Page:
Close to nature

Res­to­ra­ti­on of peat bog are­as with peat mos­ses – Inno­va­ti­on for cli­ma­te pro­tec­tion and biodiversity

Peat­lands & rewetting

The majo­ri­ty of Ger­man peat­land sites are no lon­ger in a natu­ral sta­te, due to human inter­ven­ti­on. In con­trast to their ori­gi­nal func­tion as car­bon sinks, the­se are­as in Ger­ma­ny cur­r­ent­ly release 43.8 mil­li­on ton­nes CO2 equi­va­lent (CO2e) per year. This cor­re­sponds to 4.6% of Ger­man green­house gas emis­si­ons1. In Lower Sax­o­ny, peat­land are­as alo­ne account for around 12.7% of total emis­si­ons. Peat extrac­tion and use account for only a small pro­por­ti­on of the­se green­house gas emis­si­ons. In Lower Sax­o­ny, they are respon­si­ble for 1.7% of emis­si­ons1; nati­on­wi­de, the figu­re is a mere 0.2%2.

To res­to­re degra­ded peat bogs to their natu­ral sta­te – after peat har­ve­s­ting has ceased,

for examp­le – the sites are typi­cal­ly rewet­ted and the natu­ral pro­cess of colo­ni­sa­ti­on allo­wed to take its cour­se. This can often take deca­des, or in many cases doesn’t hap­pen at all.

In addi­ti­on to the absence of seed poten­ti­al, over half of all rewet­ted are­as are eit­her too dry or too wet and as a result the­re is litt­le pro­spect of them retur­ning to a living peat bog. Most typi­cal bog spe­ci­es such as peat-forming hum­mock mos­ses and other typi­cal vascu­lar plants, such as white beak-sedge, are unli­kely to estab­lish inde­pendent­ly. Rewet­ted, semi-natu­ral are­as remain sources of green­house gases; in 2013 they emit­ted 193.000 ton­nes CO2 equi­va­lent in Lower Sax­o­ny3.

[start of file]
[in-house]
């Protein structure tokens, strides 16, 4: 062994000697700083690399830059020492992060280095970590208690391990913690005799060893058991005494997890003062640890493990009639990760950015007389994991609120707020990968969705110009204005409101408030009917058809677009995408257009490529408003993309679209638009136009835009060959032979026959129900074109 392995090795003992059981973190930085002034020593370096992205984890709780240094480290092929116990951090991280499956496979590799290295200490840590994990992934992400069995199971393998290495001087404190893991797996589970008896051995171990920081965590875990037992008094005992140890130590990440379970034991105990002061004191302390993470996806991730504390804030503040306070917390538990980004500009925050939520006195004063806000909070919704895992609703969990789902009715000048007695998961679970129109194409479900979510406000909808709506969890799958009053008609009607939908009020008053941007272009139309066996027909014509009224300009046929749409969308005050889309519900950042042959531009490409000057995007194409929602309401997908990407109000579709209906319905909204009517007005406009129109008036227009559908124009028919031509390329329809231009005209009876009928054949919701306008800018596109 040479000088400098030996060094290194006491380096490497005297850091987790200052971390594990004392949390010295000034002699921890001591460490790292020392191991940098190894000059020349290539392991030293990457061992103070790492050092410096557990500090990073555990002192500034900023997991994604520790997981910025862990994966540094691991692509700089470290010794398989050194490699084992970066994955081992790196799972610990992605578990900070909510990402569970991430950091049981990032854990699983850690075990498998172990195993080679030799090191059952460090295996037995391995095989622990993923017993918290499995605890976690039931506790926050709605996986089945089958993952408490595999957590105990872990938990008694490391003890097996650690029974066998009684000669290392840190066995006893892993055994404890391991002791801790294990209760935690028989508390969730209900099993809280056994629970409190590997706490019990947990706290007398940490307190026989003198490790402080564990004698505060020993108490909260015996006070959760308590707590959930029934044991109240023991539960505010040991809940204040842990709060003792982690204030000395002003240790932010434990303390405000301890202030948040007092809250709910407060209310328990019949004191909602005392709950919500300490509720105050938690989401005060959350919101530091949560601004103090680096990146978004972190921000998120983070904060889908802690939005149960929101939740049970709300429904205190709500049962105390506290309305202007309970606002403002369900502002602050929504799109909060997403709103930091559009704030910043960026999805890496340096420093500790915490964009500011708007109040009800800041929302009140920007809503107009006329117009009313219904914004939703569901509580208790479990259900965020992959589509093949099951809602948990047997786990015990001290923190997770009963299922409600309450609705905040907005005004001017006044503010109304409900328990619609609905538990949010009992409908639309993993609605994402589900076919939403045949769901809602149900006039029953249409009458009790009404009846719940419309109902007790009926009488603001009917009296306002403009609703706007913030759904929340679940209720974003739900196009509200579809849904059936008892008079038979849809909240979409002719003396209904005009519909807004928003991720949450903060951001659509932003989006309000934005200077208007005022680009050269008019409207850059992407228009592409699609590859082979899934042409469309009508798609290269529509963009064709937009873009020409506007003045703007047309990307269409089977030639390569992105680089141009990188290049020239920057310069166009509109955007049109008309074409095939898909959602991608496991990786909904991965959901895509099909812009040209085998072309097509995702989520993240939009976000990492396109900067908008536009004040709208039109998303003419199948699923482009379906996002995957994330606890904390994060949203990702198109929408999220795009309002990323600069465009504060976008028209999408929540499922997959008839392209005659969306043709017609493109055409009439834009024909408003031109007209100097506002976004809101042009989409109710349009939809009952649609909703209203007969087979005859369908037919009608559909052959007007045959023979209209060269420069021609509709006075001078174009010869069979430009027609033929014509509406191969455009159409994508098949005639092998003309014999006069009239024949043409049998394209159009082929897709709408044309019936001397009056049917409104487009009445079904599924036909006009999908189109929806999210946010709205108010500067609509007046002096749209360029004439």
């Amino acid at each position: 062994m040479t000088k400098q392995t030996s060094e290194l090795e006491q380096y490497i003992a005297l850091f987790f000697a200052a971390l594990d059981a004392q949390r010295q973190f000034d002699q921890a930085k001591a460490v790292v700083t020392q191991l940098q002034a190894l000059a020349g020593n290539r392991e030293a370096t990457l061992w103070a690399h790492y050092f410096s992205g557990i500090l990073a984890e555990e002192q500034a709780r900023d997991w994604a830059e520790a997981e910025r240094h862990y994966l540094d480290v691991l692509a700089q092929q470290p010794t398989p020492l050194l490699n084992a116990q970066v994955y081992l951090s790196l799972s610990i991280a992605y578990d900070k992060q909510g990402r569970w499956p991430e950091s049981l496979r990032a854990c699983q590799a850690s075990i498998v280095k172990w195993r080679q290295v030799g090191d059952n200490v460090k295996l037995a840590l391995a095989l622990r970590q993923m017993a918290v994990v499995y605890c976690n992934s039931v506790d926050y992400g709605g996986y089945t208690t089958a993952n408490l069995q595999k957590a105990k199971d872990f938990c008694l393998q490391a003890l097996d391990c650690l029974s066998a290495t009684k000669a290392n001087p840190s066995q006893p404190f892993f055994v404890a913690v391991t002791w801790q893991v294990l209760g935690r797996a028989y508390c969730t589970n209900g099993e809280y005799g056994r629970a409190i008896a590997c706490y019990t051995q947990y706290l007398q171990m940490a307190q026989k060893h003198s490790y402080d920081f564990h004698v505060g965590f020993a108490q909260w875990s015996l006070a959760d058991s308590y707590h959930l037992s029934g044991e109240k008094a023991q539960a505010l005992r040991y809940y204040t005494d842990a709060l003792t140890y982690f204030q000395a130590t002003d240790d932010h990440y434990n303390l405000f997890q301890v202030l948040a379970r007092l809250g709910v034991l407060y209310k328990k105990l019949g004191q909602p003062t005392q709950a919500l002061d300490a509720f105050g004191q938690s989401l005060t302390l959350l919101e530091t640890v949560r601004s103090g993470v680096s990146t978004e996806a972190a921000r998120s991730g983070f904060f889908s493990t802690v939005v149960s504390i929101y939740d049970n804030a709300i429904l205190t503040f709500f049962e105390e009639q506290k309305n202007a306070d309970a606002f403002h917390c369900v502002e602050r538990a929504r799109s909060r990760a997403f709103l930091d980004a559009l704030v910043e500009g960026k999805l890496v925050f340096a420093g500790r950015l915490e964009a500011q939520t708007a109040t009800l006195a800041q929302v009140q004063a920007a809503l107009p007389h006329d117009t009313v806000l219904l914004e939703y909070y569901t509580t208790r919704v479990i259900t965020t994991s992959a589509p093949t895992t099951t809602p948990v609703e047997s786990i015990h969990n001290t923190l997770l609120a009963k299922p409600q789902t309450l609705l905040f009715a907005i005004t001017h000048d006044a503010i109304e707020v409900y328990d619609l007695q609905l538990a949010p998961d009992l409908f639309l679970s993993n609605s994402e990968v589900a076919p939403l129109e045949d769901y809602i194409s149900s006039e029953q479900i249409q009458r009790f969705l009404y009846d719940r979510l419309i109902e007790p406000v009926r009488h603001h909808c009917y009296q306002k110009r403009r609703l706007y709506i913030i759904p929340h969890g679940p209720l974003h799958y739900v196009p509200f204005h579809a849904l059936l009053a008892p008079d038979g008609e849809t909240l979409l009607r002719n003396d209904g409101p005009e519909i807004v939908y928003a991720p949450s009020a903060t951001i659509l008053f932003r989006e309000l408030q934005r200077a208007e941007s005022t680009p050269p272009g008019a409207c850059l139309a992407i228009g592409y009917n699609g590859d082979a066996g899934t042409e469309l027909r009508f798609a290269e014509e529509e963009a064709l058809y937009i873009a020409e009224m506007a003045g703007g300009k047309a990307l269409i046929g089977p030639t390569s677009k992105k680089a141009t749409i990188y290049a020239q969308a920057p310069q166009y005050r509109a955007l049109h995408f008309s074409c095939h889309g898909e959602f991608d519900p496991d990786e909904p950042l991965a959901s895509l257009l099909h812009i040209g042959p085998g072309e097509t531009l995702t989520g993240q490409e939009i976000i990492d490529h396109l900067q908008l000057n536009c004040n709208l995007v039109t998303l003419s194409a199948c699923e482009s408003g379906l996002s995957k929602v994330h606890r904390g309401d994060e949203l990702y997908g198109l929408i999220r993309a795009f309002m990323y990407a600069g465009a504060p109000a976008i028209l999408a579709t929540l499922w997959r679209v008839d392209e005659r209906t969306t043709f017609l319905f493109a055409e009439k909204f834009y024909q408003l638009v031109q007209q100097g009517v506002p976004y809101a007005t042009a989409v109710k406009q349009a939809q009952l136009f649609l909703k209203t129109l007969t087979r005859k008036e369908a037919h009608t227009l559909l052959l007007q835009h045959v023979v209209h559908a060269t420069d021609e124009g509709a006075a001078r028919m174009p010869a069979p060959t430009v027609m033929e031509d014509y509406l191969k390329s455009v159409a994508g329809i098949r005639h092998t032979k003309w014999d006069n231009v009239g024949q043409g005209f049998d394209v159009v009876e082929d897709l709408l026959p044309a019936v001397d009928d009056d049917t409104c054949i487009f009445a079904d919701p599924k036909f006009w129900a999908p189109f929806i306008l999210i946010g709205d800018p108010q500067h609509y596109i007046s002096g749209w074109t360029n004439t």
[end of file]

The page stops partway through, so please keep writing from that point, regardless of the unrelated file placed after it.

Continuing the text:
Peat bog restoration

Res­to­ra­ti­on of degra­ded peat bogs can be acce­le­ra­ted by intro­du­cing typi­cal rai­sed bog vege­ta­ti­on such as peat-forming hum­mock mos­ses (Spha­gnum spp.) and care­ful­ly adap­ted water manage­ment techniques.

This inno­va­ti­ve pro­cess can help estab­lish typi­cal peat bog vege­ta­ti­on and achie­ve posi­ti­ve cli­ma­te effects at least 30 years ear­lier than can be attai­ned by using tra­di­tio­nal rewet­ting methods. The resul­ting eco­sys­tem ser­vices can be asses­sed and, in the form of Eco­points (Ger­ma­ny) or cli­ma­te cer­ti­fi­ca­tes, com­pen­sa­ti­on recei­ved for the­se services.

Eco­sys­tem services

Res­to­ring degra­ded bogs with peat moss encou­ra­ges the sett­le­ment of typi­cal bog flo­ra and fau­na and the acce­le­ra­ted re-estab­lish­ment of rare and pro­tec­ted bio­to­pe types.

How we pro­ceed and what advan­ta­ges this has

  • Hydro­lo­gi­cal eva­lua­ti­on of the area and pro­fes­sio­nal pre­pa­ra­ti­on of the site
  • Ensu­ring opti­mal irri­ga­ti­on and main­ten­an­ce of areas
  • Har­ve­s­ting moss from our own peat moss bank or sus­tainab­le repro­duc­tion in a greenhouse
  • Pla­ce­ment of peat moss frag­ments and accom­pany­ing vege­ta­ti­on whe­re appropriate
  • Coverage of various types of peat moss in a short peri­od of time

Addi­tio­nal­ly, with sum­mers beco­m­ing incre­a­singly dry, peat­land res­to­ra­ti­on will play a key role in fire prevention. 

  • Pre­ser­va­ti­on of the peat body